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The Psychology Of Online Sales

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The Psychology Of Online Sales

Not so long ago I attended one of Terrapin’s Seamless conferences in which I spent the majority of my time sitting in on the e-commerce stream. There were various guest speakers and exhibitors present, it was a great showcase of how technology and business intersect to meaningfully impact consumer’s. The theme of personalising shopping experiences was very prominent with a push to enhance a personal experience for users. The ultimate goal being creating platforms that can predict customer’s preferences beforehand and then offer a tailored digital experience for consumer’s to drive online sales. The higher the personalisation the higher the chances of calls to action and triggers leading to conversions. The challenge discussed however was that this level of personalisation and customised experience is still incredibly elusive and intangible. The ability for businesses to achieve this provides a competitive advantage and hence much time, resources and money is being spent on the pursuit of this goal. I spent much time reflecting on how this was an opportunity worth pursuing.

Some businesses are drawn into the notion that they can identify common behaviours among groups of their customers. In the hope that this will allow them to predict how clients that are similar are going to behave. The risk that exist with taking this approach however is that by looking at big data and reviewing numbers, businesses are potentially boxing themselves into a very deceptive corner. Much of the intangible may lie outside of the data, rather than looking for quick fixes perhaps it would be worth viewing personalisation with a different lens. I can’t help but feel that the solution needs to be sought under the umbrella of an evolutionary psychology paradigm, with neuroscience as a rudder form which direction is obtained. The reason I say this is that we would like to believe that our decisions are made on the sole basis of logic and reason, when in actual fact research suggests otherwise. There is growing evidence that posits that our decision making process is just as influenced by the more ancient part of our brain, in ways that are not conscious but nevertheless influence our actions and behaviours.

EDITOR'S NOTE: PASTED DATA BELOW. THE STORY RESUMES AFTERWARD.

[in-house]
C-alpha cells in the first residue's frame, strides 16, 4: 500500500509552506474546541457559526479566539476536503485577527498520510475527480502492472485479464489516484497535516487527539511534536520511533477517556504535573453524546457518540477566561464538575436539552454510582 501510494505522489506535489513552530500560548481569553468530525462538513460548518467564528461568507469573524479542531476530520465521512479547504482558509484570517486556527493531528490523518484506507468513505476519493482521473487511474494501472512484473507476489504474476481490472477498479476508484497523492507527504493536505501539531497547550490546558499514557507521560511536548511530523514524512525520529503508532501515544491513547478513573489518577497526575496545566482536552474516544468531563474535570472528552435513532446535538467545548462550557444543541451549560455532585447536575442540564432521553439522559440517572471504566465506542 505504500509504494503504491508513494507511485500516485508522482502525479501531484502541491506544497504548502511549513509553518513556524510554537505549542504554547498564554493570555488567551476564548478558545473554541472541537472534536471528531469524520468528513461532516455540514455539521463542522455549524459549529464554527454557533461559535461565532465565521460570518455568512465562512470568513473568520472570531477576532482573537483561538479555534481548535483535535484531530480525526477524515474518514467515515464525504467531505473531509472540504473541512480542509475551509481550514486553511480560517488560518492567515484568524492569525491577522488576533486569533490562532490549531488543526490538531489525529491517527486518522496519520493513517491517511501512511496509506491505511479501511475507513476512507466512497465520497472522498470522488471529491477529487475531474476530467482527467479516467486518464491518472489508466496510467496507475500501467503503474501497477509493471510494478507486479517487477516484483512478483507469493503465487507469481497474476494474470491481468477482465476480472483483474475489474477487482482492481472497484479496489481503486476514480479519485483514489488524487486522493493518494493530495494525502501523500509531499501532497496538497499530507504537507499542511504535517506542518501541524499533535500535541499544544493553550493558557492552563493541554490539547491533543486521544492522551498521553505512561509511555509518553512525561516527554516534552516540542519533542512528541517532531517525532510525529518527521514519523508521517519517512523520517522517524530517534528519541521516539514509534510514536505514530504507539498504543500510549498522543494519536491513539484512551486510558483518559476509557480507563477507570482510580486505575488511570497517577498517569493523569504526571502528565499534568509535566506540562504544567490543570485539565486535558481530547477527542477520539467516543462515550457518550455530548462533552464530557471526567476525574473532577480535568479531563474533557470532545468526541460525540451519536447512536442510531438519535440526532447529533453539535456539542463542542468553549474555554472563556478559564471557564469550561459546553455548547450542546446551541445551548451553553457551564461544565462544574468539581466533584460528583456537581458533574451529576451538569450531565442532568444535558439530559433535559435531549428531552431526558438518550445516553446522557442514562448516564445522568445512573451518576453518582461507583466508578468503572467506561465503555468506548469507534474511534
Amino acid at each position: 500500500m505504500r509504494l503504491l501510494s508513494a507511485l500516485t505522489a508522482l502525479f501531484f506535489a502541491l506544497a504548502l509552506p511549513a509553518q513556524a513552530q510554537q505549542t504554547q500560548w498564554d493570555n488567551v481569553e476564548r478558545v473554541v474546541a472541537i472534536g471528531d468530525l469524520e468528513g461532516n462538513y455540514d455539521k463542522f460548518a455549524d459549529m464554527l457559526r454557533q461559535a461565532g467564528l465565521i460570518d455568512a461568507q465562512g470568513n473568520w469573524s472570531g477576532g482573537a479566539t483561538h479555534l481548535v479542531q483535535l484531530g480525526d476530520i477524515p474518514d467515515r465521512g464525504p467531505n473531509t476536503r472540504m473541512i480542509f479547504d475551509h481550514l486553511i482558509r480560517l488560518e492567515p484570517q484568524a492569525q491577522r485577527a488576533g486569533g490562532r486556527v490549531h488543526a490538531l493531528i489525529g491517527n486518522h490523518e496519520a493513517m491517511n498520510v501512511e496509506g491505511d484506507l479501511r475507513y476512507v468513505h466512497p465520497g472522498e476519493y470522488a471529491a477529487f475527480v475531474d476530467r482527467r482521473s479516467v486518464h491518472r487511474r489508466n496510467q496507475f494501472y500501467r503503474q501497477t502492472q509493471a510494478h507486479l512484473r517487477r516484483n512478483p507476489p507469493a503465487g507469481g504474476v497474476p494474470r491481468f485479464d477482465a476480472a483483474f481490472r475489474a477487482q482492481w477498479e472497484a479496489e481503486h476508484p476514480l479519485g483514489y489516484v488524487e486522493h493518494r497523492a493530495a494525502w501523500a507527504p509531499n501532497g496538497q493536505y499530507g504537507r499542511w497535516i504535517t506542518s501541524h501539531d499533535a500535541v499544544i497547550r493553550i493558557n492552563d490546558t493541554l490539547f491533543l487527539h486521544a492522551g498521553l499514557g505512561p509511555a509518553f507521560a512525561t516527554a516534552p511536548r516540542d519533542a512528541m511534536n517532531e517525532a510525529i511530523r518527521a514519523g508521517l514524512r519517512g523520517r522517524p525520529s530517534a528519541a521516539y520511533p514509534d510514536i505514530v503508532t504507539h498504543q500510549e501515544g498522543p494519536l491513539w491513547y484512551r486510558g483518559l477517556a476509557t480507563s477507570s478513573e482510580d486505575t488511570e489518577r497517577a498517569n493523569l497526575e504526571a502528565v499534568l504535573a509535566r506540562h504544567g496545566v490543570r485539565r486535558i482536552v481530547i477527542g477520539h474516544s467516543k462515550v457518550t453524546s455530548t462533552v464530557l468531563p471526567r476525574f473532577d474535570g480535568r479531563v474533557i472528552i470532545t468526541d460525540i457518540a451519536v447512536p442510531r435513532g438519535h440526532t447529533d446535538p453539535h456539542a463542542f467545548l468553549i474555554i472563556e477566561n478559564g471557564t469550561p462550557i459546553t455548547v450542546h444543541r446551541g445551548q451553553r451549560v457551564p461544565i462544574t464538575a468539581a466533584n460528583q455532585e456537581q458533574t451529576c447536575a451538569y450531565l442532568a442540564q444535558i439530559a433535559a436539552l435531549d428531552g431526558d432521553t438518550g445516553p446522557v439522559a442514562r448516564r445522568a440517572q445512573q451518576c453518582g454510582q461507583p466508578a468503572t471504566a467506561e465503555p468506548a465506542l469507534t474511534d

Evolutionary psychology borrows from theories that suggest how biological diversity has come into being over time. This framework is applied in an attempt to understand how the human brain has evolved. Proposing that human beings are predisposed to ensure survival through natural selection as well as sexual selection. On such terms human beings have evolved into a state of design in which we are able to be most efficient in our pursuit of survival based upon what has served us in the past. We have developed the cognitive capacities to think in abstract and complex means in order to solve various complex problems but we have also developed the cognitive facilities to respond to danger or the pursuit of pleasure in very quick and efficient terms. The ability to solve problems and make informed and creative decisions have served us well in the past and as a result are part of our current make up. Consumers however don’t always make smart decisions nor do they always know why they have purchased something and later regret their impulse buy.